Battle of the continents
Australia: Adam Scott sent his homeland into ecstasy by winning Australia's first Green Jacket last April. This sparked a phenomenal surge by his fellow countrymen on tour. Four Aussies have won in the past seven weeks on the PGA Tour. Seven feature in this week's field, including Accenture Match Play champion Jason Day, who has two top-three finishes in three visits to Augusta.
America: With Tiger Woods sidelined, three-time Masters champion Phil Mickelson leads the home team. A couple of niggling recent injuries place a question mark over the ageing Californian, while Argentina's 2009 champion Angel Cabrera, runner-up to Scott last year, has shoulder problems.
In the right mood, Bubba Watson could don the Green Jacket for the second time in three years, while Rickie Fowler (25) shot the lights out in practice.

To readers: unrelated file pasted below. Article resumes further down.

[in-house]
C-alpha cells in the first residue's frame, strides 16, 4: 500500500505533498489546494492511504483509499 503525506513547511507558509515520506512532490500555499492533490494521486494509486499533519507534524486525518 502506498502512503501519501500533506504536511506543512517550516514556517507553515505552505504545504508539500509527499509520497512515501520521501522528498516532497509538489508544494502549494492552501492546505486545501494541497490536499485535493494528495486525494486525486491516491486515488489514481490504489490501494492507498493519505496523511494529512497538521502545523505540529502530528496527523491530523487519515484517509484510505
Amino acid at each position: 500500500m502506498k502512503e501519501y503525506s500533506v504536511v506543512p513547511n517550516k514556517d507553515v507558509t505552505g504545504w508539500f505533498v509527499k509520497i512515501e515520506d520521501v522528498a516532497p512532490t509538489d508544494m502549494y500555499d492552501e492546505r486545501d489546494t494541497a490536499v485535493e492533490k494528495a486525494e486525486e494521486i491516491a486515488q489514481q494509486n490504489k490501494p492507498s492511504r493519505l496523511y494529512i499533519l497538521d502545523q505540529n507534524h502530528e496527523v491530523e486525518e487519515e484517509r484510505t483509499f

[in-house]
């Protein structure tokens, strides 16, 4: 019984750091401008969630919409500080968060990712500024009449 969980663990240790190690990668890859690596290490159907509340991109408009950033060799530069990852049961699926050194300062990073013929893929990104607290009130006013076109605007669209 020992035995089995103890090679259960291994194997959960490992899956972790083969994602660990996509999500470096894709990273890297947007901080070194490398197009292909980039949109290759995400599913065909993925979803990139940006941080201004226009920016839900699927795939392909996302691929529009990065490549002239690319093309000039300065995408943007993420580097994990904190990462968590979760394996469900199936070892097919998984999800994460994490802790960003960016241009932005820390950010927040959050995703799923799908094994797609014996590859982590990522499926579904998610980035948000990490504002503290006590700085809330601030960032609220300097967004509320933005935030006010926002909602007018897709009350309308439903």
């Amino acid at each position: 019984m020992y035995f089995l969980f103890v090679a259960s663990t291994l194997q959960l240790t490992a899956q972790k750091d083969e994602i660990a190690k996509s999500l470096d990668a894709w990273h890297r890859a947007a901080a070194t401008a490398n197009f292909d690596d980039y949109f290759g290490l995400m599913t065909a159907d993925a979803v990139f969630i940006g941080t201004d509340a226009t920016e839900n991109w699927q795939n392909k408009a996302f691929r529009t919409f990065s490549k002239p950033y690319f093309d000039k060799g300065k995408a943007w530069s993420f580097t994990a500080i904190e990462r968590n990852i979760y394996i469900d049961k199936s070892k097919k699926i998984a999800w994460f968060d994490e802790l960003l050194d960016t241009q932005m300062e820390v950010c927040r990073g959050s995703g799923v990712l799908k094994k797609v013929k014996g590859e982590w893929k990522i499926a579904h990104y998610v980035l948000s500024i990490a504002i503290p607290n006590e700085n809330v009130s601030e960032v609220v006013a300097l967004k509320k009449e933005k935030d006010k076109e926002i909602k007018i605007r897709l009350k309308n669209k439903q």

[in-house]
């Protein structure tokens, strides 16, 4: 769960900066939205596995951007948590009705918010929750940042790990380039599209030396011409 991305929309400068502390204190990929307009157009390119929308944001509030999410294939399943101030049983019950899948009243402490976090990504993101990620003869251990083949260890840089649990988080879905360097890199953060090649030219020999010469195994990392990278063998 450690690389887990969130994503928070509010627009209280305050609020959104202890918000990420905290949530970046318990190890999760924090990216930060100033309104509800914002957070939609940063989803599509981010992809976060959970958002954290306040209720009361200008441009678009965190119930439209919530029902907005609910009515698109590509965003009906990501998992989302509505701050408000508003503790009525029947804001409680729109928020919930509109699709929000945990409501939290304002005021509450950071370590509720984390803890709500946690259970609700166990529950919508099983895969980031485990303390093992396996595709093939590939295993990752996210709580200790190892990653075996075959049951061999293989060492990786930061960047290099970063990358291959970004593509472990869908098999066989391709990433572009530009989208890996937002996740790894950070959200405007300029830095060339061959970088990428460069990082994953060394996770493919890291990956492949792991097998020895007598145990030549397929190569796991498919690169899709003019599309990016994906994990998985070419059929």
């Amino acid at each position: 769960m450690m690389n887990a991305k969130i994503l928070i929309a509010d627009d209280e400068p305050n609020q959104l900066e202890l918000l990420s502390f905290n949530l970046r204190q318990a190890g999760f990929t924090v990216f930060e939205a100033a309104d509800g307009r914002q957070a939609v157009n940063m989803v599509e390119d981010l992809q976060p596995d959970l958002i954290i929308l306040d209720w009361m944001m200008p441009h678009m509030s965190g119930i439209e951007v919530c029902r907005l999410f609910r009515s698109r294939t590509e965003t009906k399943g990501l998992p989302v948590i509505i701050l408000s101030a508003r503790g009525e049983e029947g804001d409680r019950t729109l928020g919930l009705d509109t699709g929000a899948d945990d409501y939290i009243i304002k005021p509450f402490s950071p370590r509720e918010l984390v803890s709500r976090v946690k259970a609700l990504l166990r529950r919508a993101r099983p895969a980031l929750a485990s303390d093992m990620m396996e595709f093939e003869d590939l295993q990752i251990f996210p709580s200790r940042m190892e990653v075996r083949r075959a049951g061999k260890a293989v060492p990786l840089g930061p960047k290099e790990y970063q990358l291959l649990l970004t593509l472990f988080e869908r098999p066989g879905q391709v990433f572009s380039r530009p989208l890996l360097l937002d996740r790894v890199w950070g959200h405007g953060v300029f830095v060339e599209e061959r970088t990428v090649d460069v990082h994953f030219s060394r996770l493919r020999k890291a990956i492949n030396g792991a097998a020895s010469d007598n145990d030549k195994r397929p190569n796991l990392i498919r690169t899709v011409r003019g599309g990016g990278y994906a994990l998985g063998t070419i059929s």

Europe: Rory McIlroy is bookies' favourite to end a European drought at the Masters stretching back to Jose Maria Olazabal's second Green Jacket in 1999.
FedEx Cup and Race to Dubai champion Henrik Stenson will leap to World No 1 if first on Sunday, while Sergio Garcia's recent good form with the putter hints he may be ready to land a long-awaited first Major.
Asia: Just 22, Japan's Hideki Matsuyama leads the Asian challenge into his third Masters. Currently ranked 26th in the world, this talented youngster has won five times on the Japan Tour and has impressed since joining the US PGA last year. KJ Choi and YE Yang and Sang-Moon Bae also could make waves, while 2000 Masters champ Vijay Singh (51) registered the most recent of five consecutive top-10 finishes at Augusta in 2006.
Africa: As ever, the African challenge is spearheaded by the Springboks, with 2011 Masters winner Charl Schwartzel to the fore. Louis Oosthuizen, winner of the 2010 Open at St Andrews and beaten only by that miracle shot from Bubba Watson in sudden death two years ago, has the game for Augusta glory, while Ernie Els, twice a runner-up here, is always worth watching.